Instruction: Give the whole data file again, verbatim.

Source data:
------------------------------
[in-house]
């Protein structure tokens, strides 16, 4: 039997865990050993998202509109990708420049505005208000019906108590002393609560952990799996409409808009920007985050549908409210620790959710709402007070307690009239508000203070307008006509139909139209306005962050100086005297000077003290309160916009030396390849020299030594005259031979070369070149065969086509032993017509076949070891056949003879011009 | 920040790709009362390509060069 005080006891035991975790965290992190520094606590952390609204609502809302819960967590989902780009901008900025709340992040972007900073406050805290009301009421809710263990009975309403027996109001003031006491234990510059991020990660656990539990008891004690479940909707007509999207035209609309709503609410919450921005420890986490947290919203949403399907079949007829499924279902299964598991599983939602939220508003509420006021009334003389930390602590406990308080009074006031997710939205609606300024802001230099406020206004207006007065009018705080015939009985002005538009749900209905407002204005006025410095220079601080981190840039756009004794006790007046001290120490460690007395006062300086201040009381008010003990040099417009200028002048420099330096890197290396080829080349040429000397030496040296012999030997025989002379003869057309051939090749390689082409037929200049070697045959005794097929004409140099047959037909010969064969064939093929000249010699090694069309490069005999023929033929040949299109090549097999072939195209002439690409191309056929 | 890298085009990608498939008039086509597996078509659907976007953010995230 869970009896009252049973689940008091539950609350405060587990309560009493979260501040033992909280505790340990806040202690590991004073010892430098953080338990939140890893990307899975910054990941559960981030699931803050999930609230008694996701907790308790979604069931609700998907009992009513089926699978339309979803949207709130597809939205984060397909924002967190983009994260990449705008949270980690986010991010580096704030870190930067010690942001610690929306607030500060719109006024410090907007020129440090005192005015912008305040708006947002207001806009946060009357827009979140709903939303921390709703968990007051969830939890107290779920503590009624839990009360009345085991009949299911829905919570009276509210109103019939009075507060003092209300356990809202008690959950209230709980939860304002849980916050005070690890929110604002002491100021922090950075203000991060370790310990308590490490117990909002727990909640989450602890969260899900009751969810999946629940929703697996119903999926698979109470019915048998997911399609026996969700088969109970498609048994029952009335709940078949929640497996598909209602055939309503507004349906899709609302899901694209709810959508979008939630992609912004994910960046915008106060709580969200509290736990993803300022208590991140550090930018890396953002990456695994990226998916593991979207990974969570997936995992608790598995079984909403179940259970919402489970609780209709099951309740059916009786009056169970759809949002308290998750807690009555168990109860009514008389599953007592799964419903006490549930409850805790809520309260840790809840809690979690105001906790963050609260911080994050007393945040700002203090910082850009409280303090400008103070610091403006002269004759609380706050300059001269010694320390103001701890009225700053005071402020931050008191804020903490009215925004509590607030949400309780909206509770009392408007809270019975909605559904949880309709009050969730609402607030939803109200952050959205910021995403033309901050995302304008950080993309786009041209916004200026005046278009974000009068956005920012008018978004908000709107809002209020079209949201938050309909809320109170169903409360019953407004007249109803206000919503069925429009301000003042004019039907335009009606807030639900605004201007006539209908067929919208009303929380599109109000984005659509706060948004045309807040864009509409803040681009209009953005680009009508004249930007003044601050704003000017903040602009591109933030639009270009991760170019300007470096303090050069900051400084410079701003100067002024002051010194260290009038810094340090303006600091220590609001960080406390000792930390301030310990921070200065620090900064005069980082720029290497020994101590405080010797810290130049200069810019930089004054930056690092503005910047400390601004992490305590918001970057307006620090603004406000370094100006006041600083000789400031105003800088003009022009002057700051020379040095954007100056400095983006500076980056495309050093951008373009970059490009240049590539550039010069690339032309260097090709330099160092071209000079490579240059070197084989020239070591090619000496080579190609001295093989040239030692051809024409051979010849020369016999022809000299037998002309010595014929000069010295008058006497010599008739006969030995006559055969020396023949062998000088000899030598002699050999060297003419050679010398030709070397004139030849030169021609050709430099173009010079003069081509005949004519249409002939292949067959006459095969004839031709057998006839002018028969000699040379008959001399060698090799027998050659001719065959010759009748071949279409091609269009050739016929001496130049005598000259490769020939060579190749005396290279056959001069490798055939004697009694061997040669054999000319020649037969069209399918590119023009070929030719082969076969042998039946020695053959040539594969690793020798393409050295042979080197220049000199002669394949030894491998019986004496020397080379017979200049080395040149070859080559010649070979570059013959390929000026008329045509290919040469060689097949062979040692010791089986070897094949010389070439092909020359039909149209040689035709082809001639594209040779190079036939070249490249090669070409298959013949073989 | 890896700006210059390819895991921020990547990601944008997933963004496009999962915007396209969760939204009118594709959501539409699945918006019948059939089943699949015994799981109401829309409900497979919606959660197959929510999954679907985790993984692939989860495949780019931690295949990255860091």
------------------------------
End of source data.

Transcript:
[in-house]
């Protein structure tokens, strides 16, 4: 039997865990050993998202509109990708420049505005208000019906108590002393609560952990799996409409808009920007985050549908409210620790959710709402007070307690009239508000203070307008006509139909139209306005962050100086005297000077003290309160916009030396390849020299030594005259031979070369070149065969086509032993017509076949070891056949003879011009 | 920040790709009362390509060069 005080006891035991975790965290992190520094606590952390609204609502809302819960967590989902780009901008900025709340992040972007900073406050805290009301009421809710263990009975309403027996109001003031006491234990510059991020990660656990539990008891004690479940909707007509999207035209609309709503609410919450921005420890986490947290919203949403399907079949007829499924279902299964598991599983939602939220508003509420006021009334003389930390602590406990308080009074006031997710939205609606300024802001230099406020206004207006007065009018705080015939009985002005538009749900209905407002204005006025410095220079601080981190840039756009004794006790007046001290120490460690007395006062300086201040009381008010003990040099417009200028002048420099330096890197290396080829080349040429000397030496040296012999030997025989002379003869057309051939090749390689082409037929200049070697045959005794097929004409140099047959037909010969064969064939093929000249010699090694069309490069005999023929033929040949299109090549097999072939195209002439690409191309056929 | 890298085009990608498939008039086509597996078509659907976007953010995230 869970009896009252049973689940008091539950609350405060587990309560009493979260501040033992909280505790340990806040202690590991004073010892430098953080338990939140890893990307899975910054990941559960981030699931803050999930609230008694996701907790308790979604069931609700998907009992009513089926699978339309979803949207709130597809939205984060397909924002967190983009994260990449705008949270980690986010991010580096704030870190930067010690942001610690929306607030500060719109006024410090907007020129440090005192005015912008305040708006947002207001806009946060009357827009979140709903939303921390709703968990007051969830939890107290779920503590009624839990009360009345085991009949299911829905919570009276509210109103019939009075507060003092209300356990809202008690959950209230709980939860304002849980916050005070690890929110604002002491100021922090950075203000991060370790310990308590490490117990909002727990909640989450602890969260899900009751969810999946629940929703697996119903999926698979109470019915048998997911399609026996969700088969109970498609048994029952009335709940078949929640497996598909209602055939309503507004349906899709609302899901694209709810959508979008939630992609912004994910960046915008106060709580969200509290736990993803300022208590991140550090930018890396953002990456695994990226998916593991979207990974969570997936995992608790598995079984909403179940259970919402489970609780209709099951309740059916009786009056169970759809949002308290998750807690009555168990109860009514008389599953007592799964419903006490549930409850805790809520309260840790809840809690979690105001906790963050609260911080994050007393945040700002203090910082850009409280303090400008103070610091403006002269004759609380706050300059001269010694320390103001701890009225700053005071402020931050008191804020903490009215925004509590607030949400309780909206509770009392408007809270019975909605559904949880309709009050969730609402607030939803109200952050959205910021995403033309901050995302304008950080993309786009041209916004200026005046278009974000009068956005920012008018978004908000709107809002209020079209949201938050309909809320109170169903409360019953407004007249109803206000919503069925429009301000003042004019039907335009009606807030639900605004201007006539209908067929919208009303929380599109109000984005659509706060948004045309807040864009509409803040681009209009953005680009009508004249930007003044601050704003000017903040602009591109933030639009270009991760170019300007470096303090050069900051400084410079701003100067002024002051010194260290009038810094340090303006600091220590609001960080406390000792930390301030310990921070200065620090900064005069980082720029290497020994101590405080010797810290130049200069810019930089004054930056690092503005910047400390601004992490305590918001970057307006620090603004406000370094100006006041600083000789400031105003800088003009022009002057700051020379040095954007100056400095983006500076980056495309050093951008373009970059490009240049590539550039010069690339032309260097090709330099160092071209000079490579240059070197084989020239070591090619000496080579190609001295093989040239030692051809024409051979010849020369016999022809000299037998002309010595014929000069010295008058006497010599008739006969030995006559055969020396023949062998000088000899030598002699050999060297003419050679010398030709070397004139030849030169021609050709430099173009010079003069081509005949004519249409002939292949067959006459095969004839031709057998006839002018028969000699040379008959001399060698090799027998050659001719065959010759009748071949279409091609269009050739016929001496130049005598000259490769020939060579190749005396290279056959001069490798055939004697009694061997040669054999000319020649037969069209399918590119023009070929030719082969076969042998039946020695053959040539594969690793020798393409050295042979080197220049000199002669394949030894491998019986004496020397080379017979200049080395040149070859080559010649070979570059013959390929000026008329045509290919040469060689097949062979040692010791089986070897094949010389070439092909020359039909149209040689035709082809001639594209040779190079036939070249490249090669070409298959013949073989 | 890896700006210059390819895991921020990547990601944008997933963004496009999962915007396209969760939204009118594709959501539409699945918006019948059939089943699949015994799981109401829309409900497979919606959660197959929510999954679907985790993984692939989860495949780019931690295949990255860091």